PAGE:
Remember when you were in grade school? You could turn a box of wooden blocks into a city, a lump of clay into a superhero, a throwaway cardboard box into a formidable fortress. A giant box of crayons was all you needed to capture the world.
The instincts that drove your creativity were not in any way thwarted by the fact that your parents were in charge and made many decisions that affected you. They were the bosses and the administrators of discipline. Still, your imagination soared without limits and you were encouraged to flex your creative muscle.
Somewhere along the way, though, in the process of ‘growing up’ and learning the ‘rules,’ you abandoned your building blocks and clay. You exchanged your multi-colored crayons for a ballpoint pen.
And now, perhaps, you find yourself in a nondescript cubicle doing nondescript work that asks nothing of your inherent imagination. This is not to say that you are in the wrong job. In fact, your job may be a perfect match to your skills. What is probably missing, though, is the opening to apply your unique genius.
As Sokanu data has revealed, ‘control and creativity seem to make us like work.’ This revelation presents challenges to both employees and employers. For employees, the task is to recapture the level of creativity with which we are all born, but which over time has likely been stifled by social and corporate structure and stricture.
In the workplace, employees cannot achieve this objective on their own. It can only be realized when leaders of organizations are flexible, willing to examine corporate culture, and determined to support the three psychological needs of every human being: to feel autonomous, to feel competent, and to feel related to others.
While encouragement from company principals is imperative to ignite the ideas of the teams they lead, there are ways for individuals to begin to rediscover and rekindle their own ingenious souls. Not unexpectedly, the simple abilities and energies of childhood are at the root of this process.
Before the adult world introduced us to conformity and led us to smother our sparks, we almost unknowingly generated idea after idea. We were endlessly curious, with an insatiable desire to know about the world. We were open to people and to their ideas, allowing us to explore new paths and diverse opinions. We were unafraid to step out on the proverbial edge once in a while, because we knew that’s where the biggest ideas and payoffs are. We had boundless stamina for life, for helping others, and for moving and thinking.
Curiosity, openness, risk tolerance, and energy – these are the perennial cornerstones of creative thoughts, ideas, and living. Once we reclaim them, through our personal intentions, by our deliberate actions, and with the advocacy of our leaders, we are ready to create again.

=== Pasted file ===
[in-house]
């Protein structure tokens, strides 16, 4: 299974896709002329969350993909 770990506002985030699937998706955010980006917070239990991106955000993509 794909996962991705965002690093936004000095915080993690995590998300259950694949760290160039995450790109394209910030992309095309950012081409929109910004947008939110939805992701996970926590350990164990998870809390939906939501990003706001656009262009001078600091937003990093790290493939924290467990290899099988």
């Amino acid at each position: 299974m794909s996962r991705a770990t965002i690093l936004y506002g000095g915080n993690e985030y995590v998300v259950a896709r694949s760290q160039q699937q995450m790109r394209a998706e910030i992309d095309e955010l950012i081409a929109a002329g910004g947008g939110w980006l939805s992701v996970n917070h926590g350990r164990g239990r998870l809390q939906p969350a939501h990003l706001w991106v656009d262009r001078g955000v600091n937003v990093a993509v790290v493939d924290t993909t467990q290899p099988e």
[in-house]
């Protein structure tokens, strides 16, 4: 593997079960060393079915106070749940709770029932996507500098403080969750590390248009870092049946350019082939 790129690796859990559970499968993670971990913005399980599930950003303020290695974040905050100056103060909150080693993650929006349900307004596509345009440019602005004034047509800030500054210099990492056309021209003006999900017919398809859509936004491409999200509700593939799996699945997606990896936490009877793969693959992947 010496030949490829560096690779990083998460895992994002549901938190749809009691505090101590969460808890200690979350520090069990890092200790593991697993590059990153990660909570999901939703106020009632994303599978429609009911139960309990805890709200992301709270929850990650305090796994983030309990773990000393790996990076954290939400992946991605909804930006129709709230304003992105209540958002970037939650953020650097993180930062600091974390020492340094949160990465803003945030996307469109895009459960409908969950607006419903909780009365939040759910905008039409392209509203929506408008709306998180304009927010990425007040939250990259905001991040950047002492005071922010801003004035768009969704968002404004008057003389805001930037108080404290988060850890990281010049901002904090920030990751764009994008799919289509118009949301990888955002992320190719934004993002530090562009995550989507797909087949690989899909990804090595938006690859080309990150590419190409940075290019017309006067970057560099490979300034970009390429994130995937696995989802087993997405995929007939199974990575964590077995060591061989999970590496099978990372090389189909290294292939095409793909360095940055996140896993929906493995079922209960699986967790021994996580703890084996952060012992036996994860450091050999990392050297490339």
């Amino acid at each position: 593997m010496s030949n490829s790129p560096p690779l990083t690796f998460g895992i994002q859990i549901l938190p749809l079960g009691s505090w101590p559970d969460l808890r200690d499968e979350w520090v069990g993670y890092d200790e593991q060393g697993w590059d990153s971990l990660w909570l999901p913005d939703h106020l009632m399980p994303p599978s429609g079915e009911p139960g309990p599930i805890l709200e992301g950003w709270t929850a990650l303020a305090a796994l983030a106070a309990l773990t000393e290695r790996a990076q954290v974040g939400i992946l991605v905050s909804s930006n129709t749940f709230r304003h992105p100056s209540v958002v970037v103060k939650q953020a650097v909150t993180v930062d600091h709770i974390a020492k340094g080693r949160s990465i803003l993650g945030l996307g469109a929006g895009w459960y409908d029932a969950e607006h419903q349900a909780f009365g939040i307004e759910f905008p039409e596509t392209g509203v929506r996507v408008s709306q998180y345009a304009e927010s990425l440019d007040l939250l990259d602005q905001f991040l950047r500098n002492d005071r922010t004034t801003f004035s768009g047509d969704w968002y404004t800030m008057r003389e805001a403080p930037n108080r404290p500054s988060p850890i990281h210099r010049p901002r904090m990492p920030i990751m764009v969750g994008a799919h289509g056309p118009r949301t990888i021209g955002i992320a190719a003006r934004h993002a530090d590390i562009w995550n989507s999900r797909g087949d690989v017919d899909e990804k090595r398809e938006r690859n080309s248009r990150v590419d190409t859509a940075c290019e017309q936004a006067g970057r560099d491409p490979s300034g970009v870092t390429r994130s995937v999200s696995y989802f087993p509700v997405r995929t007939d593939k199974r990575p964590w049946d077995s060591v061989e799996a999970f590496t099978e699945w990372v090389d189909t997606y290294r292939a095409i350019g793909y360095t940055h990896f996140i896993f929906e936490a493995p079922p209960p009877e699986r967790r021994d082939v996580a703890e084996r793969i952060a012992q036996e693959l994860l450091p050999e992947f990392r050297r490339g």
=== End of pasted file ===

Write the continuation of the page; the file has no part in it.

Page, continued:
The work for employers and managers in this quest is to transition from directing and dominating to participating and facilitating. This process is very similar to the one undertaken by parents. As their children grow up, parents gradually loosen the reins to allow them to imagine, explore, and create their own futures. They never abandon their children. They just learn how to moderate structure and how to eventually let go, so that a functioning, self-expressing, and contributing adult can emerge.
In a similar way, to get the best their employees have to offer, corporate leaders need to integrate the traditional hierarchical mode of conducting business with the more inclusive ‘community’ mode, in which the voice of the highest ranking member carries no more weight than that of the lowest.
In his book ‘A World Waiting to Be Born – Civility Rediscovered’ author M. Scott Peck, M.D. defines community as ‘a structured or disciplined form of communication and a way of being together.’ He goes on to say, ‘Structure is the organizational incarnation of discipline.’ ‘Liberty without discipline is license for destruction.’
In other words, employee control and creativity (liberty) without leadership (discipline) is organizational anarchy (license for destruction). The key is to combine hierarchy and community, not to replace the former with the latter. It is this balance which gives license to both the mentors and the mentored to abandon hesitation and make the workplace that which it is meant to be: a haven for the preparation, incubation, illumination, and implementation of ideas.
Business leaders that commit to introducing the community mode to their organizations must subsequently face the question of how to do so. The integration of two diametrically different structures would appear to be a rather complex undertaking. In fact, this is not the case. As Dr. Peck points out, civil and intelligent organizations alternate between a hierarchical mode and a community mode.
Flexible executives instinctively learn which structure to use when. Typically, long-range planning, decision making, and organizational morale issues are best dealt with in a community mode. More immediate operational decisions are better made in a hierarchical mode.
The success of this two-faceted approach depends largely on the configuration of personalities and power within the organization. Simply put, if the man or woman at the top values community in the workplace, any resistance down the hierarchy can be overcome.
Extending control to employees so as to unleash their innate creativity is a noble goal. When embraced as a fundamental part of corporate vision, strategy, and will, it is much more. It is entirely possible. It is undeniably exciting. It is potentially transformative. And, perhaps most surprisingly, it is not that complicated.